Top navigation

What does Apple's 'Best of 2016' reveal about today's musical influences?

Laura  Barnes
What does Apple's 'Best of 2016' reveal about today's musical influences?

Apple Music and iTunes has revealed its ‘Best of 2016’ list, featuring the top selling and streamed albums and songs in the UK.

Apple’s top selling and streamed albums in the UK throughout 2016 were:

1. Drake - Views
2. Adele - 25
3. Various - Now That's What I Call Music 93
4. Various - Now That's What I Call Music 94
5. Justin Bieber - Purpose
6. Coldplay - A Head Full of Dreams
7. The 1975 - I like it when you sleep, for you are so beautiful yet so unaware of it
8. David Bowie - Blackstar
9. Rihanna - ANTI (Deluxe)
10. Sia - This is Acting

Apple’s top selling and streamed singles in the UK throughout 2016 were:
Article continues below

Advertisement

1. Drake - One Dance
2. Lukas Graham - 7 Years
3. Calvin Harris - This is What You Came For
4. Justin Timberlake - Can’t stop the feeling
5. Calum Scott - Dancing on my Own
6. Mike Posner - I Took a Pill in Ibiza
7. Sia - Cheap Thrills
8. Justin Bieber - Love Yourself
9. Shawn Mendes - Stitches
10. Jonas Blue - Fast Car

Apple also revealed its music editorial picks for the year. With the best album going to Konnichiwa by Skepta and the best song going to Tilted by Christine and the Queens.

What does it mean for the MI market?

Well, my personal opinion is that it shows a big sway towards pop, dance, hip-hop and music generally created by synths, software and samples. This all fits in with the musical trends of the past couple of years that I wrote about last month.

According to Statista, pop music was the most commonly purchased genre in the UK in 2015, accounting for nearly 36% of singles sold in the UK. Rock music represented 23% – not that far behind pop, but closely followed by dance music.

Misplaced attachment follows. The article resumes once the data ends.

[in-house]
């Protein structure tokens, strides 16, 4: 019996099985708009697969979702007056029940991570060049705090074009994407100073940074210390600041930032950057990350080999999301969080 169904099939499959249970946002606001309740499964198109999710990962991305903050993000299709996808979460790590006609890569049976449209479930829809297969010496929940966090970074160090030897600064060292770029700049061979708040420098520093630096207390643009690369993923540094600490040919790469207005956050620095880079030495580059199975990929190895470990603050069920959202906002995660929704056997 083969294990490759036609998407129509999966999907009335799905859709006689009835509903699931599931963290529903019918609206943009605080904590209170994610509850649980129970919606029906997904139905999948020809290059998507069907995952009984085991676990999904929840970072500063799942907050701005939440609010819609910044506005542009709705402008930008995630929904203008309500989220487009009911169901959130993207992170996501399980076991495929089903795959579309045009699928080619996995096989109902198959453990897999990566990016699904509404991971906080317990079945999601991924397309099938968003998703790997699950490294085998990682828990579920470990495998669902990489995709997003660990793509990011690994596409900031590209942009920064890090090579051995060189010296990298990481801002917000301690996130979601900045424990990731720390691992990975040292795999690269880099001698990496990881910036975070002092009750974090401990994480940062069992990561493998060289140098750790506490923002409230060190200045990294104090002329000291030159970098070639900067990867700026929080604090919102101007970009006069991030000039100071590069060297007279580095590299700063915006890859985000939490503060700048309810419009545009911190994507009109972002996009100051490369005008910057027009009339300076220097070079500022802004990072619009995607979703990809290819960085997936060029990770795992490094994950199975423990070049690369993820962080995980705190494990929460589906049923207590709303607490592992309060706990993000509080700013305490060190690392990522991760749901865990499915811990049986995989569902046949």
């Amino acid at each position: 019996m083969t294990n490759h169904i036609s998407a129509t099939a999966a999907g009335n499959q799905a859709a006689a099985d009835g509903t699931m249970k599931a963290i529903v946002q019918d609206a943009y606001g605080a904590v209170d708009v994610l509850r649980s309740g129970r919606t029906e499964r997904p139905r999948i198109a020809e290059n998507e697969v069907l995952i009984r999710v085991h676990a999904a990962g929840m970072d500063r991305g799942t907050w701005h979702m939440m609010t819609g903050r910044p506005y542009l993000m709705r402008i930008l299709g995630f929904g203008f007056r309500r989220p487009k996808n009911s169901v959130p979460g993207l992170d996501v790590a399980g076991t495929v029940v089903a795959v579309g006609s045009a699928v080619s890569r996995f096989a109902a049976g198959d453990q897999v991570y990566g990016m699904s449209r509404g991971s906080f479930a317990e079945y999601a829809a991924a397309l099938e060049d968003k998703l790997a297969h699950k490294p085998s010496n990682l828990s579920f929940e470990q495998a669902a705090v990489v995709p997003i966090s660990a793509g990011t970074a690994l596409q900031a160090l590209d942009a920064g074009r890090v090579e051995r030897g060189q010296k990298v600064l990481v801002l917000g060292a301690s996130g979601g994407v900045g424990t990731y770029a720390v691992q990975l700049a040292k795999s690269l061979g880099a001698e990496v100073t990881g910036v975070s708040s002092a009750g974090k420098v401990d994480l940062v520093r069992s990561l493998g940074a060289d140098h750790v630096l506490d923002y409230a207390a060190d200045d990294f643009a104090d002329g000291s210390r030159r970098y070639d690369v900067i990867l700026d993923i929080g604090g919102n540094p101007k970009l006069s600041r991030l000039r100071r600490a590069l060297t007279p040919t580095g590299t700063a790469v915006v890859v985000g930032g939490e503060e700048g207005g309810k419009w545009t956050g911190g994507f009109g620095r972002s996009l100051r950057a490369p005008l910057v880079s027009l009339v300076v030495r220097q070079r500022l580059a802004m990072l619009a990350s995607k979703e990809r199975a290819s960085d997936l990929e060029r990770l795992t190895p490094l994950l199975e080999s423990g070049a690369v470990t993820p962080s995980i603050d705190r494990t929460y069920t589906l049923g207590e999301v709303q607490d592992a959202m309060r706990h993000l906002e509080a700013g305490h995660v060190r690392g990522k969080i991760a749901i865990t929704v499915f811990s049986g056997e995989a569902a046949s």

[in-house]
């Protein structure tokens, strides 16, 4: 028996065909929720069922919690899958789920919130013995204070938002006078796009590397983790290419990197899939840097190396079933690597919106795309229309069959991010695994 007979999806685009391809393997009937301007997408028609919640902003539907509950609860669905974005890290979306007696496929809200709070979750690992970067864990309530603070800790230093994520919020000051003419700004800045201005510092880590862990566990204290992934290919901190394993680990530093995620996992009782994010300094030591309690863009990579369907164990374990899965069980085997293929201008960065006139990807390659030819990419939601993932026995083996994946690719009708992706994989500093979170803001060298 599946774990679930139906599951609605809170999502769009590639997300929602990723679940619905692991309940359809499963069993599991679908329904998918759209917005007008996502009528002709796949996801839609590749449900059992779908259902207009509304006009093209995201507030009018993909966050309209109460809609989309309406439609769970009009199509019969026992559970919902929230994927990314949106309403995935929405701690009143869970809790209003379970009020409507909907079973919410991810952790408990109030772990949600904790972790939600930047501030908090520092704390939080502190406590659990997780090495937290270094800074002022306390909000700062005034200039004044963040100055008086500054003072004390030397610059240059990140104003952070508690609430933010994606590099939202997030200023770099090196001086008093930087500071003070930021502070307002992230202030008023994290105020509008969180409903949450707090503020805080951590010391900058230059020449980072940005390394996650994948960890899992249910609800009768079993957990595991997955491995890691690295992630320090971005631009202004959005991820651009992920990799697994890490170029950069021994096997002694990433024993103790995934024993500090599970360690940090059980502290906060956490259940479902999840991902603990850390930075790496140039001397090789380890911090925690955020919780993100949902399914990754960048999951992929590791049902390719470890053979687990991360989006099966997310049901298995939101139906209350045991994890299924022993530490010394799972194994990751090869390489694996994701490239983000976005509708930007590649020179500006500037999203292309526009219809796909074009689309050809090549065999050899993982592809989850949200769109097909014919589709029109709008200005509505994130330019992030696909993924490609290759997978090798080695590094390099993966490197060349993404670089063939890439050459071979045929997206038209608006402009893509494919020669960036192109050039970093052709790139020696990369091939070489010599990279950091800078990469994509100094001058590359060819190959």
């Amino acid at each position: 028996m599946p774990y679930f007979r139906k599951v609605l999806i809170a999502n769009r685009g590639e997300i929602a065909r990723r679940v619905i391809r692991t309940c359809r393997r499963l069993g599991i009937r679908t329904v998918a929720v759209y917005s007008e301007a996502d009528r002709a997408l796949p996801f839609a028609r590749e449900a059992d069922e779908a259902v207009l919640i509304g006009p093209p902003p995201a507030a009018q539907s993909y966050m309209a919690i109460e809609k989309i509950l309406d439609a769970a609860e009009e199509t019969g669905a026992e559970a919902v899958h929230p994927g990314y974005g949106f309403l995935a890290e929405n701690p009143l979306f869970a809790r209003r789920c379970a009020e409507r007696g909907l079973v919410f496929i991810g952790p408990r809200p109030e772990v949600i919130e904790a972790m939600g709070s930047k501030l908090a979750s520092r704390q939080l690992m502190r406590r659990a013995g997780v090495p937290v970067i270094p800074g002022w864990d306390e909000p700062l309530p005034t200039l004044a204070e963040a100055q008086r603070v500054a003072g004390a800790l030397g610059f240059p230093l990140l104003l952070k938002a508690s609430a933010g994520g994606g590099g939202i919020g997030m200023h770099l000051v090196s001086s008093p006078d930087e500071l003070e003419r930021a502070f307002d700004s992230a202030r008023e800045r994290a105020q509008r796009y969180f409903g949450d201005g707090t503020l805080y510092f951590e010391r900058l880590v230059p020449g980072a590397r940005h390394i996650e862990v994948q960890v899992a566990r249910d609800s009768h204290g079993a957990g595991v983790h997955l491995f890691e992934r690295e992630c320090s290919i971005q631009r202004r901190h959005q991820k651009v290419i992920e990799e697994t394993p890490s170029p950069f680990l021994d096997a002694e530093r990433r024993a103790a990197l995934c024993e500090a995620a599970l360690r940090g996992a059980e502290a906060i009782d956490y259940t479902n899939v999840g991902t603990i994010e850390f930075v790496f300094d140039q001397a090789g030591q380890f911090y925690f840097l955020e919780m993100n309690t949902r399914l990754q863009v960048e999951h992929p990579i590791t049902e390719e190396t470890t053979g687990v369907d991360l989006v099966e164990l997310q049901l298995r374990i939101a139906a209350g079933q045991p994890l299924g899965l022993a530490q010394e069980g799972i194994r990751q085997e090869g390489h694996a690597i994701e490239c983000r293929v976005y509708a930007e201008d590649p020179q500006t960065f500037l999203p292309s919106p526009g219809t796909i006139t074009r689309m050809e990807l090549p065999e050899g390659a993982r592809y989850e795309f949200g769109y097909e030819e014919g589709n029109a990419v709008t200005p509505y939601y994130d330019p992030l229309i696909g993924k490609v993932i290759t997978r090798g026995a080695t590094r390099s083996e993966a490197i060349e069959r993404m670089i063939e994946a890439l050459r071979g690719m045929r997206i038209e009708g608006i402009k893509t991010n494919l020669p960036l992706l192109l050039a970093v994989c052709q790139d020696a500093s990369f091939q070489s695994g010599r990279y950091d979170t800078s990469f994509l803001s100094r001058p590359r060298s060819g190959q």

If you look at 2014, BPI reported that pop has 34.5% of the marking, saying the last time pop enjoyed such a success was in 1999.

In 2014, dance music also made a huge comeback, claiming its biggest share in the singles market since 2006.

While Apple’s charts do show the likes of Coldplay and The 1975 representing more traditional band set ups, a lot of the musical styles in the list feature more electronic and dance orientated music, and a mixture of traditional band instruments and computer generated sounds.

Apple’s editorial album choice is in line with this year’s opinion by the music industry that grime is only going to get bigger – another genre that does not typically use the traditional drums, bass, guitar setup.

In fact, it was just a few months back that grime was dubbed the “most potent genre since Britpop” by Spotify UK’s new senior editor of content programming.

Apple’s list is not to be sniffed at, seeing a the firm has also announced that Apple Music now has over 20 million paid subscribers. Couple this with the fact that its rival streaming platform Spotify was actually Apple’s top grossing iPhone app of 2016, and it’s not difficult to see that a huge percentage of current and future musicians – and other people involved in the MI industry – are fully embracing music in this way.

How can the MI market take advantage of all of this?

There’s no doubt that its worth MI retailers and the rest of industry making sure they’re up to date with what’s going on with the musicians that buy their products and influence others to follow in their footsteps.

We’ve already seen the likes of Korg unveil new gear aimed at mobile music makers, and the revival of older physical synths rebuilt into handy software packages, with its Kaossilator and iWAVESTATION products.

This move, along with a huge amount of insanely impressive soft synths and plugins, is making it even easier for young musicians to experiment with music. It’s easier to complete a track that requires no live recording of instruments. And the quality of the finished product is not typically compromised by your budget.

As this trend continues, we’re likely to see electronic, pop, dance and its sub genres thrive in the charts, and the MI industry should be making the most of that as it possibly can.

Tags: korg , itunes , apple , mi market , spotify , Opinion , Apple Music

Follow us on